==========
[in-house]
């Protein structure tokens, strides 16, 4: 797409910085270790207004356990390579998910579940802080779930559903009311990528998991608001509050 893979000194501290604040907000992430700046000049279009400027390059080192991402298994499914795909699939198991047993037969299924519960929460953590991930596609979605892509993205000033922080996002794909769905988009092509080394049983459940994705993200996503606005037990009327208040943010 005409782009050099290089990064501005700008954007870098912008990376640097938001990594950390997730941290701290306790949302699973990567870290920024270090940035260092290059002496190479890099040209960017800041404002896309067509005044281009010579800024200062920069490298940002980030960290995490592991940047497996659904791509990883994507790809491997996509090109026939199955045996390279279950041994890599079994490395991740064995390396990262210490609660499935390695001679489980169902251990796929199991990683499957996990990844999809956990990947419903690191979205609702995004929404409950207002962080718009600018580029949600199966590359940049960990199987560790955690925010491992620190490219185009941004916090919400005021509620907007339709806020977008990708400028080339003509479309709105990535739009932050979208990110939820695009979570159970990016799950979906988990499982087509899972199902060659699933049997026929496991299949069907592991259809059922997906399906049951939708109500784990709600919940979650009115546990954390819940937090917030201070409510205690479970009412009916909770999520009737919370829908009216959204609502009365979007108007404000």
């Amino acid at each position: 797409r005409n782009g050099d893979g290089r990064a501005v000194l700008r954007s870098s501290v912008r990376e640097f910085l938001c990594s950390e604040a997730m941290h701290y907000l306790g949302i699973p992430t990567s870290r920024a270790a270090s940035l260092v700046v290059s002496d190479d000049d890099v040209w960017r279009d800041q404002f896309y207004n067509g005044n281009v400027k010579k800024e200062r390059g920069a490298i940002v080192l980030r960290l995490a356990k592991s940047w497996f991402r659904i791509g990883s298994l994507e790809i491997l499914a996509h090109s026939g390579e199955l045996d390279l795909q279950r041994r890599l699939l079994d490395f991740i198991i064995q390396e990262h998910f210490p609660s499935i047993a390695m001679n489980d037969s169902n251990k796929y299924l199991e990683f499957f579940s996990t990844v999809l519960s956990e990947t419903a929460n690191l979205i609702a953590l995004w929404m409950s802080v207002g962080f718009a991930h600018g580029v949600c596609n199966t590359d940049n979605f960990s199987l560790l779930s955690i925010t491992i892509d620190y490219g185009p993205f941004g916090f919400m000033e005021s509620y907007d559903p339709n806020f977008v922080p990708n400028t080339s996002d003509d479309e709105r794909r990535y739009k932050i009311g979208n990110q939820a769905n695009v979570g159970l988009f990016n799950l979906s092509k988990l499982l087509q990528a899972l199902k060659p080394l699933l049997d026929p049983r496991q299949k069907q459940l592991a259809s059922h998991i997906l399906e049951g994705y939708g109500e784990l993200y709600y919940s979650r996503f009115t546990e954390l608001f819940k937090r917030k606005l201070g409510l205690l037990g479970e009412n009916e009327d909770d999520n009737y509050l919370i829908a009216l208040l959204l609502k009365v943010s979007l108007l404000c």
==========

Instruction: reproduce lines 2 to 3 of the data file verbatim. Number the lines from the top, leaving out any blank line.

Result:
């Protein structure tokens, strides 16, 4: 797409910085270790207004356990390579998910579940802080779930559903009311990528998991608001509050 893979000194501290604040907000992430700046000049279009400027390059080192991402298994499914795909699939198991047993037969299924519960929460953590991930596609979605892509993205000033922080996002794909769905988009092509080394049983459940994705993200996503606005037990009327208040943010 005409782009050099290089990064501005700008954007870098912008990376640097938001990594950390997730941290701290306790949302699973990567870290920024270090940035260092290059002496190479890099040209960017800041404002896309067509005044281009010579800024200062920069490298940002980030960290995490592991940047497996659904791509990883994507790809491997996509090109026939199955045996390279279950041994890599079994490395991740064995390396990262210490609660499935390695001679489980169902251990796929199991990683499957996990990844999809956990990947419903690191979205609702995004929404409950207002962080718009600018580029949600199966590359940049960990199987560790955690925010491992620190490219185009941004916090919400005021509620907007339709806020977008990708400028080339003509479309709105990535739009932050979208990110939820695009979570159970990016799950979906988990499982087509899972199902060659699933049997026929496991299949069907592991259809059922997906399906049951939708109500784990709600919940979650009115546990954390819940937090917030201070409510205690479970009412009916909770999520009737919370829908009216959204609502009365979007108007404000």
């Amino acid at each position: 797409r005409n782009g050099d893979g290089r990064a501005v000194l700008r954007s870098s501290v912008r990376e640097f910085l938001c990594s950390e604040a997730m941290h701290y907000l306790g949302i699973p992430t990567s870290r920024a270790a270090s940035l260092v700046v290059s002496d190479d000049d890099v040209w960017r279009d800041q404002f896309y207004n067509g005044n281009v400027k010579k800024e200062r390059g920069a490298i940002v080192l980030r960290l995490a356990k592991s940047w497996f991402r659904i791509g990883s298994l994507e790809i491997l499914a996509h090109s026939g390579e199955l045996d390279l795909q279950r041994r890599l699939l079994d490395f991740i198991i064995q390396e990262h998910f210490p609660s499935i047993a390695m001679n489980d037969s169902n251990k796929y299924l199991e990683f499957f579940s996990t990844v999809l519960s956990e990947t419903a929460n690191l979205i609702a953590l995004w929404m409950s802080v207002g962080f718009a991930h600018g580029v949600c596609n199966t590359d940049n979605f960990s199987l560790l779930s955690i925010t491992i892509d620190y490219g185009p993205f941004g916090f919400m000033e005021s509620y907007d559903p339709n806020f977008v922080p990708n400028t080339s996002d003509d479309e709105r794909r990535y739009k932050i009311g979208n990110q939820a769905n695009v979570g159970l988009f990016n799950l979906s092509k988990l499982l087509q990528a899972l199902k060659p080394l699933l049997d026929p049983r496991q299949k069907q459940l592991a259809s059922h998991i997906l399906e049951g994705y939708g109500e784990l993200y709600y919940s979650r996503f009115t546990e954390l608001f819940k937090r917030k606005l201070g409510l205690l037990g479970e009412n009916e009327d909770d999520n009737y509050l919370i829908a009216l208040l959204l609502k009365v943010s979007l108007l404000c």